After their childhood friend Jordan Christie was diagnosed with stage IV non-small cell lung cancer at the age of 25, friends Kyle, Jessica, Colin, Matt, Kellie, Julie, and Mike wanted to help. They saw first-hand how difficult living with lung cancer could be. The friends knew they could have an impact by raising money to help fund the two things that helped Jordan the most: new treatments and support programs.
“Matt and I were living with Jordan when he was diagnosed,” explained Mike. “Watching the slow progression of the disease was tough. However, we also saw how new medicines bought Jordan time and improved his quality of life. These treatments gave him a few more great years that we were able to spend together.”
“The online community is so powerful,” Jessica says of the LUNGevity private Facebook group that Jordan joined to get support and find community. “He was able to talk to people going through what he was going through and vent and get advice. For example, he was so strict with his diet, but someone else in the group encouraged him to loosen up and still enjoy life while going through treatment. This advice helped Jordan.”
The group for his specific type of lung cancer, ALK+. This community included people who had been living their lives with lung cancer for 10 and sometimes even 15 years, which gave Jordan and his friends hope. “Even though the situation felt at times hopeless, especially when Jordan was first diagnosed, the community was so important to help us all stay positive,” Julie says. “It was so reassuring to just know the group was there if we needed them.”
The friends’ first event to raise money was a bowling tournament, organized by Kellie. Some of the proceeds helped Jordan cover his bills and others went to LUNGevity. They choose to support LUNGevity because they were impressed with the research program and because Jordan had such a positive experience on the private Facebook group.
After Jordan unfortunately passed away, they wanted to give back to the community and continue to raise money to fund more research and resources to help people like Jordan. They also wanted to honor Jordan’s memory, and they did it in the way that he would most appreciate: a golf outing.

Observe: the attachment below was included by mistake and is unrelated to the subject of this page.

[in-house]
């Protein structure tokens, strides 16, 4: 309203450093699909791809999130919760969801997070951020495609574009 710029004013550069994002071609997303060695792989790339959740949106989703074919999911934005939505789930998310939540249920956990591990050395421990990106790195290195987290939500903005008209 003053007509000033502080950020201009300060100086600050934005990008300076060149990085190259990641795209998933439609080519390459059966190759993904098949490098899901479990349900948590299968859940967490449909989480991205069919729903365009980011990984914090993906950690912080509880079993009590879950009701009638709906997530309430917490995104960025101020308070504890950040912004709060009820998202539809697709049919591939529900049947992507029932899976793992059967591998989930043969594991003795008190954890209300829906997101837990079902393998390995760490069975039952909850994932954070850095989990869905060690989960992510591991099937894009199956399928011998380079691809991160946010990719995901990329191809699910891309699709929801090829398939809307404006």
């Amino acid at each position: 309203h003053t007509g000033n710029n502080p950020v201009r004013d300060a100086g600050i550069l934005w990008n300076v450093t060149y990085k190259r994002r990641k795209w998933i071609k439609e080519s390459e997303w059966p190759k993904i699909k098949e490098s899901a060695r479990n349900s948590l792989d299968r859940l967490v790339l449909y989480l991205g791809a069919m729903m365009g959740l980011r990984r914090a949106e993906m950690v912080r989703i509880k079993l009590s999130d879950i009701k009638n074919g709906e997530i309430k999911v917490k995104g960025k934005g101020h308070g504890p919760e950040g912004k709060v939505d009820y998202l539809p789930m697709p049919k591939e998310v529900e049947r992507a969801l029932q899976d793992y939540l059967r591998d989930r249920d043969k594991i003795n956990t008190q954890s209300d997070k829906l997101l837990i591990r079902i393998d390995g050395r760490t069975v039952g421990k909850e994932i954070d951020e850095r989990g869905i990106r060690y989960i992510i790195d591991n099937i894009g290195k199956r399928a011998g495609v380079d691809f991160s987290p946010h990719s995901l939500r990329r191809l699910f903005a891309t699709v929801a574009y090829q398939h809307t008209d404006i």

Golf, both watching and playing it, was important to Jordan after college. “Even when the treatments took a toll on his body and he couldn’t play as much or eventually at all, he still joined us on the course,” explained Matt. “When we were brainstorming ideas for how to raise money in his memory, it was the obvious choice.”
They picked their hometown course in Mount Olive, New Jersey and hosted the event on Jordan’s birthday, July 17. They called the event the JC Memorial Golf Outing – Fore the Cure; JC for Jordan Christie.
They had no idea what to expect, but the event ended up being a huge success. People came from all over the country, even from as far as California. They far exceeded their initial goal of $10,000, raising $11,000 on event day alone, with even more funds matched by a sponsor.
The golf outing was a tournament with prizes such as free rounds of golf or gift cards to the golf shop. They also had a silent auction, with dozens of baskets with items and gift cards, and a 50/50 raffle. A high school friend won the 50/50 raffle, which amounted to more than $1,000, and he choose to donate his winnings back to the event, which touched Jordan’s friends and emphasized how important Jordan was to their community.
The JC Memorial Golf Outing team has big goals for next year. They want the event to get bigger and better, at a nicer course with more prizes and other activities. Kellie says, “Our goal is for nobody, no friend group, and no family to ever have to go through something like this again.” They hope to still be hosting a version of the event a decade from now and continuing to raise funds to make their goal a reality.
“While we hope one day they’ll find a cure, we know the importance of even one more year,” says Matt. “Jordan would often say, ‘If I could just buy a little more time, they’ll have better medicine and treatments.’ It didn’t work out for Jordan, but down the line, it can help someone else. We want to raise money to help others in our position.”
For those interested in hosting a similar event, Kyle advises, “Don’t hesitate to reach out to other people who have done similar events to learn best practices and get tips. Don’t be afraid to ask others for help; you might be surprised how many will agree or have connections that could make the event even better. Ultimately, as long as your heart and intentions are in the right place, people will know that and want to help.”
Are you considering hosting a similar event? Learn how you can get involved with LUNGevity’s DIY events.
LUNGevity Spotlight is a way to highlight people living with lung cancer, caregivers, volunteers, and fundraisers who are making a positive impact in the LUNGevity community. We hope that their stories will inspire and encourage many more to get involved.
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